In Salem town there was a massive breakout. It wasn’t a breakout of a disease(some might have said it was), it was a breakout of witches.These witches weren’t really witches though. This event occurred because people had grudges against each other, or they were just too scared to think about what they were really saying and doing. Some of the people might even of had a disease and didn’t know what it was so they blamed it on witches. Their law was that if anyone was a witch they would be thrown in jail and then would have to go to trial.
As said, it is believed that with little to do in the town and strict Puritan beliefs, the girls had a wide variety of things that could have urged them to do this. One girl, Abigail Williams, niece of Reverend Samuel Parris, was one of the main accusers in the event. When Tituba, the slave in the Parris’s household was trying to tell the girls of a fabricated witch story that ended up causing a huge hysteria that never mean to happen. When word got around about witchcraft in the town, people started getting accused. When Abigail realized what an outcome the hysteria uplifted in the town, it became an obsession.
Like the practice of BDSM, the Salem witch trials were not what they seemed to be. The initial perception of what both are does not leave a good impression, but there is an unseen depth to each in their own respects. When people think about the Salem witch trials, they see the myth that people were executed in mass and on a whim for no other reason than the fear of the Devil. However, this is far from the truth. Only a relatively small number of 19 people were executed during the course of the trials; though, it is true that far more... ... middle of paper ... ... that people perceived what was being done as wrong had consequences for those involved.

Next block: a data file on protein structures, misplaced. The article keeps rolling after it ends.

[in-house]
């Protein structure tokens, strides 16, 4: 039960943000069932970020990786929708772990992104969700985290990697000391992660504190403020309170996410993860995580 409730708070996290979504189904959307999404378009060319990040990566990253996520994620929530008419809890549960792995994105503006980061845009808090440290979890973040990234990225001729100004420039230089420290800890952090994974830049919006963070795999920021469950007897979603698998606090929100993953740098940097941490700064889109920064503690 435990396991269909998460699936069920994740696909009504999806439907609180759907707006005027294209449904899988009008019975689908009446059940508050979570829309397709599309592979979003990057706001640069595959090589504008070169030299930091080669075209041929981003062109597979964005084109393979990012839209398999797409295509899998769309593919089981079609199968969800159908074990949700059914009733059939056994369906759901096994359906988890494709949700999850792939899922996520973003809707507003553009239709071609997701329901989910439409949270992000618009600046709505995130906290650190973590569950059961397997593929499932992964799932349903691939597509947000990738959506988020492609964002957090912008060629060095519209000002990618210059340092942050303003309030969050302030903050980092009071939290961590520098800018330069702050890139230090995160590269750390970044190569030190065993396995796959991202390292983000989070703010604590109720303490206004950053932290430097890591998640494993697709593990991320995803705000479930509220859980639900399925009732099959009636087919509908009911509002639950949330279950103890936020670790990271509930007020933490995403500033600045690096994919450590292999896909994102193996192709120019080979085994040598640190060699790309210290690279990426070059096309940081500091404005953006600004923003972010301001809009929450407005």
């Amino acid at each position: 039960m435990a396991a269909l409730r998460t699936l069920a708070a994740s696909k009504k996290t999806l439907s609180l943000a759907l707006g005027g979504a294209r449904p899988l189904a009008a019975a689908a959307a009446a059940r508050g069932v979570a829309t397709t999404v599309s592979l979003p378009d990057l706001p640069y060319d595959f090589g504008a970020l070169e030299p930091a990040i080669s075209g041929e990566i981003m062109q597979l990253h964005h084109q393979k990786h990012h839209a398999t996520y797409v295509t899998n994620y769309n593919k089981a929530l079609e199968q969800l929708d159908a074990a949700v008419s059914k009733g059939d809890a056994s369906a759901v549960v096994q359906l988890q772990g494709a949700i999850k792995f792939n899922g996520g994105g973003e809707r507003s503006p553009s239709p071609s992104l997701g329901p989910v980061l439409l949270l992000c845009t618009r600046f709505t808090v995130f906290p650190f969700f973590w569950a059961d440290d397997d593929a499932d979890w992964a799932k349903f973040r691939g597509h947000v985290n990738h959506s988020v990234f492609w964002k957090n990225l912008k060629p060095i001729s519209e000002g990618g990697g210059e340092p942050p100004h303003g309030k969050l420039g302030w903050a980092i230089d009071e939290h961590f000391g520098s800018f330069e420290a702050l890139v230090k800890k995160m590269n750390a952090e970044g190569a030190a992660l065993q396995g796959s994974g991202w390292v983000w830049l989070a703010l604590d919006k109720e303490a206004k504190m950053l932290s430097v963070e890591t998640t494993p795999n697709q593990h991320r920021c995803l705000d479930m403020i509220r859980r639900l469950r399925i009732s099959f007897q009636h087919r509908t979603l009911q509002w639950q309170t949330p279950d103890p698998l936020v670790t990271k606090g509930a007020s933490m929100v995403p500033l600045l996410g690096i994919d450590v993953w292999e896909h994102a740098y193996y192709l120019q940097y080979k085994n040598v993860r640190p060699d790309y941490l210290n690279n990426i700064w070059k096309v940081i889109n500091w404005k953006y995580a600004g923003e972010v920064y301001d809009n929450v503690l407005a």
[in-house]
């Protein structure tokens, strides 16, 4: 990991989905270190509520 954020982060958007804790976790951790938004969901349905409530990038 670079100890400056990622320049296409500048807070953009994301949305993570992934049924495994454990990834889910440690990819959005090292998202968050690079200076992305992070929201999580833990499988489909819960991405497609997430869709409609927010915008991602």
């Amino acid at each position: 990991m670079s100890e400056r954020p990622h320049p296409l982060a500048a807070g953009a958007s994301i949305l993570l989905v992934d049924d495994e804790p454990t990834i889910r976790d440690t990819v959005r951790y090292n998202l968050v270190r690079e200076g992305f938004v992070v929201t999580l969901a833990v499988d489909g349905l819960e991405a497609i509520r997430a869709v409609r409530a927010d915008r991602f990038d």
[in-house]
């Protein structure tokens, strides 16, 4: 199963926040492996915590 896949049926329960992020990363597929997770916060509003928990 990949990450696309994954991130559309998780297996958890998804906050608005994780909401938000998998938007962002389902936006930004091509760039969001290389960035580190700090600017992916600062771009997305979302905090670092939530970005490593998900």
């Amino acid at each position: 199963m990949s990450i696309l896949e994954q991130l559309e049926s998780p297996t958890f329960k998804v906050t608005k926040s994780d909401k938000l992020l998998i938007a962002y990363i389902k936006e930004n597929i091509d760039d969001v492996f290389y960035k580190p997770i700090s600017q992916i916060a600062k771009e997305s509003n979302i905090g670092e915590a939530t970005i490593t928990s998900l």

Salem was mostly made up of Puritans, and many of the town’s laws were based on religion (O’Keefe, 18). For example, it was illegal to not attend church, and men and women could not sit on the same sides during church. Anyone who didn’t have the same beliefs as the rest of the town was considered evil. Salem people blamed anything that went wrong in the town on the devil, evil spirits, and witches: they were suspicious of anyone who was sick, homeless, or different from the rest of the community; the town assumed that these people must be under the influence of the devil. A person accused of working with the devil could be punished by death.
In the summer of 1692, hundreds were arrested in connection to witchcraft . Most of the people who were affected by being accused witches or having connection with Satan were female. Later the Superior Court of Judicature would not allow invisible specters, but only solid evidence. In 1706, Ann Putnam came and apologized for causing the deaths of innocent people. She blamed it on "great delusion of Satan" Only accused one time of being a witch, Mary Warren was forced to sign the devil's book.